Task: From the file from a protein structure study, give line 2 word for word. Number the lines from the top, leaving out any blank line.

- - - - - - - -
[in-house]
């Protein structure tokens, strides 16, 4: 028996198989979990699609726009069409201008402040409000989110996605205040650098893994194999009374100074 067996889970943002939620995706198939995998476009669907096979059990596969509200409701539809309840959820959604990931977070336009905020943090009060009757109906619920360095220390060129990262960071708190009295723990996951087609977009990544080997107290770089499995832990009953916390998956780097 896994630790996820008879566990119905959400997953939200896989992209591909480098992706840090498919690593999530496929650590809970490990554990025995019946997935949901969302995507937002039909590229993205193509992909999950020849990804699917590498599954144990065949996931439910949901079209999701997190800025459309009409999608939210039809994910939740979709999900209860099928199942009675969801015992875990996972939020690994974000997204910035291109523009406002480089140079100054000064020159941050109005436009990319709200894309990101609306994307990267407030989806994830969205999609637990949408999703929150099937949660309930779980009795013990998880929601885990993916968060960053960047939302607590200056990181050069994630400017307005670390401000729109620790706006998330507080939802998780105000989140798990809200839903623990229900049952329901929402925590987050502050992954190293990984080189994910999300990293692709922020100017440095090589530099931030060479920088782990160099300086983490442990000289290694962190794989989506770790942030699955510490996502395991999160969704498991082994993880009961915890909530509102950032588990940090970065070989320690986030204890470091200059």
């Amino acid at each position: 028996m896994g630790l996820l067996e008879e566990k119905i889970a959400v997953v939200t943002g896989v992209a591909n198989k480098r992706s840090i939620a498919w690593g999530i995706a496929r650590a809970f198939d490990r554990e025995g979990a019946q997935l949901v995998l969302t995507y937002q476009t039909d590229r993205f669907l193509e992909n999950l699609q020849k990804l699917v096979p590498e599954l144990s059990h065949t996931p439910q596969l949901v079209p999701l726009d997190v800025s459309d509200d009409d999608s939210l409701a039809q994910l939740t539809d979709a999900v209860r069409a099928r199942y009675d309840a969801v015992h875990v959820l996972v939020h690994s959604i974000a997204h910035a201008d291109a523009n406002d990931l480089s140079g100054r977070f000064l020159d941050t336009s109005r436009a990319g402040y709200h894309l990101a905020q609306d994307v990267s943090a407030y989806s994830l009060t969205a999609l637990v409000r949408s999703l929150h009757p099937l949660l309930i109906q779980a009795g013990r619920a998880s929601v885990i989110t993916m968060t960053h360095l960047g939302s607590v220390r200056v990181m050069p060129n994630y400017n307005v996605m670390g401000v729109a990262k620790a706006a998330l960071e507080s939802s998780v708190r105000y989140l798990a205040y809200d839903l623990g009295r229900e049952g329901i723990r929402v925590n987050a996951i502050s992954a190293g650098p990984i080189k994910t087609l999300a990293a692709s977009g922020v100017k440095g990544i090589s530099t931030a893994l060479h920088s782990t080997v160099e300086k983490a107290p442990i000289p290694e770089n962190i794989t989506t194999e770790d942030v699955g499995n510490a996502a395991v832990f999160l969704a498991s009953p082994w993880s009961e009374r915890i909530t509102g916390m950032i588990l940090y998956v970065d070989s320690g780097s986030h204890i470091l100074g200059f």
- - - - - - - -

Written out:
């Protein structure tokens, strides 16, 4: 028996198989979990699609726009069409201008402040409000989110996605205040650098893994194999009374100074 067996889970943002939620995706198939995998476009669907096979059990596969509200409701539809309840959820959604990931977070336009905020943090009060009757109906619920360095220390060129990262960071708190009295723990996951087609977009990544080997107290770089499995832990009953916390998956780097 896994630790996820008879566990119905959400997953939200896989992209591909480098992706840090498919690593999530496929650590809970490990554990025995019946997935949901969302995507937002039909590229993205193509992909999950020849990804699917590498599954144990065949996931439910949901079209999701997190800025459309009409999608939210039809994910939740979709999900209860099928199942009675969801015992875990996972939020690994974000997204910035291109523009406002480089140079100054000064020159941050109005436009990319709200894309990101609306994307990267407030989806994830969205999609637990949408999703929150099937949660309930779980009795013990998880929601885990993916968060960053960047939302607590200056990181050069994630400017307005670390401000729109620790706006998330507080939802998780105000989140798990809200839903623990229900049952329901929402925590987050502050992954190293990984080189994910999300990293692709922020100017440095090589530099931030060479920088782990160099300086983490442990000289290694962190794989989506770790942030699955510490996502395991999160969704498991082994993880009961915890909530509102950032588990940090970065070989320690986030204890470091200059």